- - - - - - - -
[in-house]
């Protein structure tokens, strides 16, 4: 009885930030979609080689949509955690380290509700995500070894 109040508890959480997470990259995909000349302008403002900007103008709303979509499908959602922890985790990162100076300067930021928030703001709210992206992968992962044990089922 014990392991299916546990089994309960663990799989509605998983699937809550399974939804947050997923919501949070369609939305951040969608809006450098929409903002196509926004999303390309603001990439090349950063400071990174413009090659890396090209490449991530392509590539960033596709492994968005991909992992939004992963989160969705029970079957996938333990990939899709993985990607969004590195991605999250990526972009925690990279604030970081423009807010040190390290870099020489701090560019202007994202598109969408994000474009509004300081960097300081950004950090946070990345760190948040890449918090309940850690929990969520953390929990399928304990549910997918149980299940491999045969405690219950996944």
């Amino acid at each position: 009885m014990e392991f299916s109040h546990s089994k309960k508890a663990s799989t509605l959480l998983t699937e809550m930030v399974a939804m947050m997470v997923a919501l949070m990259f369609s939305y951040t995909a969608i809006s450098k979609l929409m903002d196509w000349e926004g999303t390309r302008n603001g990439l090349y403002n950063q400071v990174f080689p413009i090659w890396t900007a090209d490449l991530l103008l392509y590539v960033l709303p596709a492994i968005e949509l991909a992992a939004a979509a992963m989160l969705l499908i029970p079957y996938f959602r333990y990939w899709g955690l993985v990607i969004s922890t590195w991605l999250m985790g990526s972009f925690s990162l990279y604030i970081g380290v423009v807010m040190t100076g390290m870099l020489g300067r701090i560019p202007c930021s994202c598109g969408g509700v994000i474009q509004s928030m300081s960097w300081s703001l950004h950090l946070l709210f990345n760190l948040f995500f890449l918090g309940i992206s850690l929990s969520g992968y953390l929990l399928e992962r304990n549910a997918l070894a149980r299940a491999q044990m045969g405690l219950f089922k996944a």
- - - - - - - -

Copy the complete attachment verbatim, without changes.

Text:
[in-house]
């Protein structure tokens, strides 16, 4: 009885930030979609080689949509955690380290509700995500070894 109040508890959480997470990259995909000349302008403002900007103008709303979509499908959602922890985790990162100076300067930021928030703001709210992206992968992962044990089922 014990392991299916546990089994309960663990799989509605998983699937809550399974939804947050997923919501949070369609939305951040969608809006450098929409903002196509926004999303390309603001990439090349950063400071990174413009090659890396090209490449991530392509590539960033596709492994968005991909992992939004992963989160969705029970079957996938333990990939899709993985990607969004590195991605999250990526972009925690990279604030970081423009807010040190390290870099020489701090560019202007994202598109969408994000474009509004300081960097300081950004950090946070990345760190948040890449918090309940850690929990969520953390929990399928304990549910997918149980299940491999045969405690219950996944």
């Amino acid at each position: 009885m014990e392991f299916s109040h546990s089994k309960k508890a663990s799989t509605l959480l998983t699937e809550m930030v399974a939804m947050m997470v997923a919501l949070m990259f369609s939305y951040t995909a969608i809006s450098k979609l929409m903002d196509w000349e926004g999303t390309r302008n603001g990439l090349y403002n950063q400071v990174f080689p413009i090659w890396t900007a090209d490449l991530l103008l392509y590539v960033l709303p596709a492994i968005e949509l991909a992992a939004a979509a992963m989160l969705l499908i029970p079957y996938f959602r333990y990939w899709g955690l993985v990607i969004s922890t590195w991605l999250m985790g990526s972009f925690s990162l990279y604030i970081g380290v423009v807010m040190t100076g390290m870099l020489g300067r701090i560019p202007c930021s994202c598109g969408g509700v994000i474009q509004s928030m300081s960097w300081s703001l950004h950090l946070l709210f990345n760190l948040f995500f890449l918090g309940i992206s850690l929990s969520g992968y953390l929990l399928e992962r304990n549910a997918l070894a149980r299940a491999q044990m045969g405690l219950f089922k996944a």